Posts tagged challenges
As video becomes an integral part of the social web, live-streaming has fast become one of the hottest trends.
Spurred by the early success of Meerkat and Periscope, in April, Facebook launched Live, its own live-streaming feature.
Reportedly, Facebook CEO Mark Zuckerberg is “obsessed” with live-streaming and believes Live is critical to his company’s future.
With that in mind, it’s probably not a coincidence that he personally announced Live’s launch, writing, “Live is like having a TV camera in your pocket. Anyone with a phone now has the power to broadcast to anyone in the world. When you interact live, you feel connected in a more personal way. This is a big shift in how we communicate, and it’s going to create new opportunities for people to come together.”
While Facebook’s billion-user plus audience gives any new product it launches a good shot at success, Facebook didn’t want to leave anything to chance, and has reportedly. invested tens of millions of dollars luring publishers and celebrities to Live.
Now that it has some traction, it’s no surprise that Facebook has started testing mid-roll ads in Live streams. Per AdAge:
The ads are eligible to appear five minutes into a broadcast, and they last up to 15 seconds or shorter, according to one agency executive, who has discussed the ads with Facebook.
Facebook told advertisers that the video ads would be drawn from among promoted video campaigns already running on the platform, but some brands could opt out of having their ads appear during live broadcasts, the source said. “We wanted to opt out immediately, because there was no reporting on how well it does and you don’t have control over where the commercial shows up,” the agency executive said.
Facebook isn’t alone in trying to capitalize on live-streaming. Its rival, Twitter, is taking a slightly different approach by purchasing the rights to live stream professional sporting events. Its deal with the NFL to stream Thursday night football games is said to have the potential to generate more than $50 million in ad revenue.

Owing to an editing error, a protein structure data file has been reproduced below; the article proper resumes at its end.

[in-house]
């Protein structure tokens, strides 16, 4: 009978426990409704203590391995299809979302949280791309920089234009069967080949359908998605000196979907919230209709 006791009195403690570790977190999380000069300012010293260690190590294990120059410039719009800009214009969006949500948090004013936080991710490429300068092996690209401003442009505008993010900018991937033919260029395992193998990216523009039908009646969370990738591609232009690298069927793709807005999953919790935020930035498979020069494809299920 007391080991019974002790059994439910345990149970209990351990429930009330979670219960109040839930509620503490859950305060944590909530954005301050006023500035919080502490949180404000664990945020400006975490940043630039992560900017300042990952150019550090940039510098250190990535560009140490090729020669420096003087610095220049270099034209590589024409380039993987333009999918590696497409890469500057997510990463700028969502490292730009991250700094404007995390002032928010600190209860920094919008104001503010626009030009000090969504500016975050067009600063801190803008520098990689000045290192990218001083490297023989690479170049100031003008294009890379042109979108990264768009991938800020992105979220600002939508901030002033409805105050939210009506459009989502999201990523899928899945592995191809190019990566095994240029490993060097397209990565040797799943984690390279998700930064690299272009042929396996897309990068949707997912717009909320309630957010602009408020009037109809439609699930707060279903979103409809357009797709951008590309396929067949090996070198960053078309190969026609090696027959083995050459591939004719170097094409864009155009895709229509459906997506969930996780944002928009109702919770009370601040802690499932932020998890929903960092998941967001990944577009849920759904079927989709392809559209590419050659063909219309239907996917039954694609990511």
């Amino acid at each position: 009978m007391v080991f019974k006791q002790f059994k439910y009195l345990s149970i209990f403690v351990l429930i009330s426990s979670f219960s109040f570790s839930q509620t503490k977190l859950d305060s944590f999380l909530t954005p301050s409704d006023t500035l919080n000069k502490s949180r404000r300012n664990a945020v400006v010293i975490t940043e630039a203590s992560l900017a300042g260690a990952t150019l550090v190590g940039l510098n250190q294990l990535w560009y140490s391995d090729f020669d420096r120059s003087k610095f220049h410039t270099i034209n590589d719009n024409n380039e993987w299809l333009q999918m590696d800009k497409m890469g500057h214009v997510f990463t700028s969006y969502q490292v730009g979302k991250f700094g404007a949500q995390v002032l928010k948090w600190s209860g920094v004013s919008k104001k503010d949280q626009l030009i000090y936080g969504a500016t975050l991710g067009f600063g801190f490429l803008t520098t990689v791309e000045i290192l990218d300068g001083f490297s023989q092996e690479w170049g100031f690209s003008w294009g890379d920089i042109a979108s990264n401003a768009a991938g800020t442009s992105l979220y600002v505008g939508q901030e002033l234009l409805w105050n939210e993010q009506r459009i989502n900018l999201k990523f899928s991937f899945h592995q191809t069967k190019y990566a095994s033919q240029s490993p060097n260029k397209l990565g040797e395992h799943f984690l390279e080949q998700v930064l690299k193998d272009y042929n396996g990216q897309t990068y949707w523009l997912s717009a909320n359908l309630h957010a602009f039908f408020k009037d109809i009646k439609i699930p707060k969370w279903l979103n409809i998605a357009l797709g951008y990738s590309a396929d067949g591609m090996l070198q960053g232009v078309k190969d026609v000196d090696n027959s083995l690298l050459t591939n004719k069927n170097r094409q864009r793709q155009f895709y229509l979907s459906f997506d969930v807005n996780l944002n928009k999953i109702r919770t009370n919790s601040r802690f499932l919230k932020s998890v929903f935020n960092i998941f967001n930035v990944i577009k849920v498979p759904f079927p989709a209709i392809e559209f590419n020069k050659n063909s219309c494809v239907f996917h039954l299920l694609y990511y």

Live-streaming in all of its forms offers advertisers new ways to reach consumers through engaging, impactful video content that many consumers seem to be enamored by.
But there are numerous challenges to building a robust live-streaming ad ecosystem.
The nature of live-streaming means that advertisers won’t necessarily have as much control over the type of content their brands are being associated with. Recently, Facebook Live made headlines when it was used to broadcast high-profile police shootings.
To prevent advertisers from finding their ads on live-streams like this, Facebook can limit Live ads to specific streams created by specific publishers and individuals, but there’s still an element of unpredictability that will always exist with live-streaming and it will be difficult for advertisers to scale their use of Live for marketing purposes if Facebook severely restricts where ads are displayed.
Furthermore, as Twitter’s NFL ad packages demonstrate, advertisers are probably going to be asked to pay a premium for live-streaming ads, particularly those that are associated with professional sporting events and the like.
So advertisers will have to determine if live-streaming’s television-like ad prices deliver, at a minimum, television-like reach and results.
View full post on Search Engine Watch